On the basis of the forecast electorate for 2025, which projects a target of one Councillor per 2,572 electors, six of the 16 existing wards (38%) would at that point breach the maximum variation of +/- 10% if no change were to be made to the current warding arrangements.  This would be a sufficiently significant deviation from the guidelines to trigger intervention by the Local Government Boundary Commission

A detailed draft submission had been prepared, setting out a preferred pattern of ward boundaries and associated arrangements, including the number of wards, the number of Councillors within each ward and the names of the wards.  The draft submission recommended a move from 16 three Member wards to 19 wards, of which 10 would be represented by three Members and nine by two Members.

Changes were proposed in respect of every existing ward.  In some cases these are relatively minor adjustments to resolve boundary anomalies and meet voter equality requirements, but in other parts of the borough significant change is recommended in order to best reflect community identity and voter equality and enhance effective governance.  A summary of the recommendations is set out below:

Proposed Ward

Number of councillors

Target Electorate

Forecast Electorate

% Variation

Alexandra Park

2

5,144

5,052

-1.8%

Berrylands

2

5,144

5,375

+4.5%

Canbury Gardens

2

5,144

5,008

-2.7%

Chessington South

3

7,716

7,563

-2%

Coombe Hill

2

5,144

4,826

-6.2%

Coombe Vale

3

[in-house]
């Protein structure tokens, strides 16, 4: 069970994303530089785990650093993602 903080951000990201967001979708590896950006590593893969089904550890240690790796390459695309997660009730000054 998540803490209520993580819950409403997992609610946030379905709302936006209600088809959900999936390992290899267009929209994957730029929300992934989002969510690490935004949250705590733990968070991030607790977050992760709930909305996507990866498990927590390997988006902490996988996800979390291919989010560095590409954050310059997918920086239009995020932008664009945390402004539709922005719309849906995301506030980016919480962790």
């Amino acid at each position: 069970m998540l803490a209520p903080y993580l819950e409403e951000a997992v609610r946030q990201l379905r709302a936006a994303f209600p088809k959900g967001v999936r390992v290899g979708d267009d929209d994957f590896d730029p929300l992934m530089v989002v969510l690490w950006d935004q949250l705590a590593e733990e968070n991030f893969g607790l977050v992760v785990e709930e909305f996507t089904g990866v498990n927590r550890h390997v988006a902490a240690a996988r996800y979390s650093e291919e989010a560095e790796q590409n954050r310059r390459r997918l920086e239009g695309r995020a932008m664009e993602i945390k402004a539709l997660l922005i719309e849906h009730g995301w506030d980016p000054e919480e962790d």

7,716

7,363

-4.6%

Hook & Chessington North

3

7,716

8,101

+5%

King George’s & Sunray

2

5,144

5,343

+3.9%

Kingston Gate

3

7,716

8,052  ...  view the full minutes text for item 54.

55.

Review of Polling Districts and Polling Places pdf icon PDF 68 KB

To consider the report at Appendix E of the agenda

Additional documents:

Minutes:

The Council considered a report which set out the findings of a review of Polling Districts and Polling Places within the Borough which had been undertaken in order to comply with the statutory obligation to do so by 31 January 2020.  The report explained that the review had been undertaken with ‘a light touch’ as it will be necessary to undertake a full and comprehensive review of Polling Districts and Polling Places later in 2020 to take account of the changes in ward boundaries which are likely to arise following the conclusion of the review being conducted by the Local Government Boundary Commission for England (as considered earlier in the meeting – please refer to Minute 54 above).

 

Only two representations had been received during the course of a public consultation exercise. (one relating to Berrylands and one relating to Norbiton ward) and these were detailed in paragraph 13 of the report.  For both issues it was considered more appropriate to review these as part of the full review, once the new ward boundaries are confirmed arising from the above Boundary Commission review.

 

Only one change was therefore recommended at this point, namely the designation of the Cornerstone Church Kingston on Canbury Park Road as the Polling Place for Polling District TB in Canbury ward, replacing the Multicultural Day Centre (MILAAP) in Acre Road (which is no longer available for use as a Polling Place because the Day Centre has been relocated).

 

RESOLVED that -

1.            the Council’s existing scheme of Polling Districts and Polling Places be reconfirmed, with the amendment that the Cornerstone Church Kingston, 234-236a Canbury Park Road be designated as the Polling Place for Polling District TB, Canbury ward; and